The area was left in shock following a shooting at Freeman High School on Wednesday morning, leaving one student dead and three others injured.
The sole suspect was taken into custody and taken to Spokane County Juvenile Detention, and law enforcement was expected to conduct a lengthy investigation into exactly what led up to the event.
The suspect and victims had not been named as of Wednesday afternoon’s press time. The three wounded teens were taken to Sacred Heart Medical Center and were listed in stable condition. One was expected to have surgery later that afternoon.
According to Sheriff Ozzie Knezovich, the teenage male suspect entered the school with multiple weapons shortly after 10 a.m. He brought a gun out in the upstairs area of the school, and it jammed. He took out another weapon and was approached by a male classmate, who was then shot and killed.
The suspect then reportedly fired shots into the hallway, hitting the other victims.
“It was an isolated event,” Knezovich said at a press conference later in the day. “If the first weapon hadn’t jammed it would had been a lot worse than it was.”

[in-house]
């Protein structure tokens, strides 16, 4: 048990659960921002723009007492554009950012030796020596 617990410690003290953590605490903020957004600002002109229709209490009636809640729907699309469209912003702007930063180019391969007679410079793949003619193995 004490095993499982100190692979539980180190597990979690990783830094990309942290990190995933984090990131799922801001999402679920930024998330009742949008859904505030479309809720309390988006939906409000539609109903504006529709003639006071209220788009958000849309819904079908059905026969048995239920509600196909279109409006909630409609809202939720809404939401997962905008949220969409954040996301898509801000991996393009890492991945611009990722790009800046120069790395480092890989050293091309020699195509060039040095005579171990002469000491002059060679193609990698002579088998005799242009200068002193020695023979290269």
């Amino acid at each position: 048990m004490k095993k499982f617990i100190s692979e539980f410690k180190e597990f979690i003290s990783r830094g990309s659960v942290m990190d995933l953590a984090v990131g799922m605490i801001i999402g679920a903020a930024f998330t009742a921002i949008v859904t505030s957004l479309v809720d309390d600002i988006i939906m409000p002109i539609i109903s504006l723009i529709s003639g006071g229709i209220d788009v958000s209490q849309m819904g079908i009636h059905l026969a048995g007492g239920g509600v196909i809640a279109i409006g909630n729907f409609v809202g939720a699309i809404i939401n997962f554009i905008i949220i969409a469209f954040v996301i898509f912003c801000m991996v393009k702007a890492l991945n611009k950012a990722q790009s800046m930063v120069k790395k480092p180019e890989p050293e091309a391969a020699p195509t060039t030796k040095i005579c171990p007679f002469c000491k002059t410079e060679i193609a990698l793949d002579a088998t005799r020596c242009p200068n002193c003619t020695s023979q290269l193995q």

Reports that came over police scanners and social media were chaotic in the hour or so following the incident, as it was unclear at first how many victims or suspects there actually were. Other local school districts – including the Central Valley School District – went into various modes of lockdown as facts began to trickle in.
State Route 27 was gridlocked from Freeman High School to the Palouse Highway as parents and concerned friends drove to the area. Many abandoned their cars along the highway and on side roads to monitor Twitter and Facebook feeds on their phones and also to walk to the school to meet with students.
Freeman Superintendent Randy Russell said “our hearts are broken in Freeman” and that school would be canceled on Thursday. Counselors would be on hand when classes let back in for students dealing with grief.
“Everyone in the community is coming together,” Russell said.
Freeman High School serves about 300 students south of the Spokane Valley. Students were interviewed by law enforcement prior to being released to parents and guardians to find out what they may have seen or heard prior to the incident.
Knezovich said the Freeman School District was clearly “prepared” and “made our job a lot easier.”
He said he does wonder, however, why school shootings happen at all.
“These are senseless and tragic events. I don’t understand them,” Knezovich said. “We need to deal with this as a society.”
Federal agents and law-enforcement officials from other jurisdictions also came to the scene to assist, and the investigation continues.